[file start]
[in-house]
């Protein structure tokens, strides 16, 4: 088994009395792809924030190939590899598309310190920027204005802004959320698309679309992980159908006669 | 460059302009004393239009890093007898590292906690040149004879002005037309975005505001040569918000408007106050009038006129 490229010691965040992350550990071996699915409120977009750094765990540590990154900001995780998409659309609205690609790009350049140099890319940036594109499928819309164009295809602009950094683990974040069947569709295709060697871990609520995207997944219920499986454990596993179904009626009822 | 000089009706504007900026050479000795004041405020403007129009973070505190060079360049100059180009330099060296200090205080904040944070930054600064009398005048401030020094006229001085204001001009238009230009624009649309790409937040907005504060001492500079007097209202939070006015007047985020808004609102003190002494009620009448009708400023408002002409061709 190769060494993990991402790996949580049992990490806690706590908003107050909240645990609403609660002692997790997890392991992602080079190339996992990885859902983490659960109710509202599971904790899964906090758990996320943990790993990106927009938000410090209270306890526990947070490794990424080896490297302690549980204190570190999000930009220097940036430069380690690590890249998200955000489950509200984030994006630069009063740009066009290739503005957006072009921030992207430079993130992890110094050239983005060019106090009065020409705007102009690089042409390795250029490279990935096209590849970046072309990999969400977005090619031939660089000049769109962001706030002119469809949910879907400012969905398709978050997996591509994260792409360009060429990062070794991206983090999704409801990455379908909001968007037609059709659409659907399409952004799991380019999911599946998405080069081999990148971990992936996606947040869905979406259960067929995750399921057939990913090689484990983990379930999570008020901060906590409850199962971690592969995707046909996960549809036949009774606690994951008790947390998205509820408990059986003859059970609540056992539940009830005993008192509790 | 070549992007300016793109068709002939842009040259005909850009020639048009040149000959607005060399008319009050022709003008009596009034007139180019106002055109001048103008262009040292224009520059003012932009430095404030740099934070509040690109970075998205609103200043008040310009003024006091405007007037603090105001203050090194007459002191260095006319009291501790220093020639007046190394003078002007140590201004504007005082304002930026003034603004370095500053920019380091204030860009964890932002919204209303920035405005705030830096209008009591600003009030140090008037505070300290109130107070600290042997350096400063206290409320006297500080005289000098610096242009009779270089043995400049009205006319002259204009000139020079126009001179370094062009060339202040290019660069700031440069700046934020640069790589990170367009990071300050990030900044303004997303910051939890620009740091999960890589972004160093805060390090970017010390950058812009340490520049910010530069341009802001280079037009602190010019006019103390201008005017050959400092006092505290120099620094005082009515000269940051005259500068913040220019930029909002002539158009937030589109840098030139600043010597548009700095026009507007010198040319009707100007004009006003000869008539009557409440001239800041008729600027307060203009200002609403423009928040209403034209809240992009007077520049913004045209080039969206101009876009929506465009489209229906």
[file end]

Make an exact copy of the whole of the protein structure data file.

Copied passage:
[in-house]
């Protein structure tokens, strides 16, 4: 088994009395792809924030190939590899598309310190920027204005802004959320698309679309992980159908006669 | 460059302009004393239009890093007898590292906690040149004879002005037309975005505001040569918000408007106050009038006129 490229010691965040992350550990071996699915409120977009750094765990540590990154900001995780998409659309609205690609790009350049140099890319940036594109499928819309164009295809602009950094683990974040069947569709295709060697871990609520995207997944219920499986454990596993179904009626009822 | 000089009706504007900026050479000795004041405020403007129009973070505190060079360049100059180009330099060296200090205080904040944070930054600064009398005048401030020094006229001085204001001009238009230009624009649309790409937040907005504060001492500079007097209202939070006015007047985020808004609102003190002494009620009448009708400023408002002409061709 190769060494993990991402790996949580049992990490806690706590908003107050909240645990609403609660002692997790997890392991992602080079190339996992990885859902983490659960109710509202599971904790899964906090758990996320943990790993990106927009938000410090209270306890526990947070490794990424080896490297302690549980204190570190999000930009220097940036430069380690690590890249998200955000489950509200984030994006630069009063740009066009290739503005957006072009921030992207430079993130992890110094050239983005060019106090009065020409705007102009690089042409390795250029490279990935096209590849970046072309990999969400977005090619031939660089000049769109962001706030002119469809949910879907400012969905398709978050997996591509994260792409360009060429990062070794991206983090999704409801990455379908909001968007037609059709659409659907399409952004799991380019999911599946998405080069081999990148971990992936996606947040869905979406259960067929995750399921057939990913090689484990983990379930999570008020901060906590409850199962971690592969995707046909996960549809036949009774606690994951008790947390998205509820408990059986003859059970609540056992539940009830005993008192509790 | 070549992007300016793109068709002939842009040259005909850009020639048009040149000959607005060399008319009050022709003008009596009034007139180019106002055109001048103008262009040292224009520059003012932009430095404030740099934070509040690109970075998205609103200043008040310009003024006091405007007037603090105001203050090194007459002191260095006319009291501790220093020639007046190394003078002007140590201004504007005082304002930026003034603004370095500053920019380091204030860009964890932002919204209303920035405005705030830096209008009591600003009030140090008037505070300290109130107070600290042997350096400063206290409320006297500080005289000098610096242009009779270089043995400049009205006319002259204009000139020079126009001179370094062009060339202040290019660069700031440069700046934020640069790589990170367009990071300050990030900044303004997303910051939890620009740091999960890589972004160093805060390090970017010390950058812009340490520049910010530069341009802001280079037009602190010019006019103390201008005017050959400092006092505290120099620094005082009515000269940051005259500068913040220019930029909002002539158009937030589109840098030139600043010597548009700095026009507007010198040319009707100007004009006003000869008539009557409440001239800041008729600027307060203009200002609403423009928040209403034209809240992009007077520049913004045209080039969206101009876009929506465009489209229906």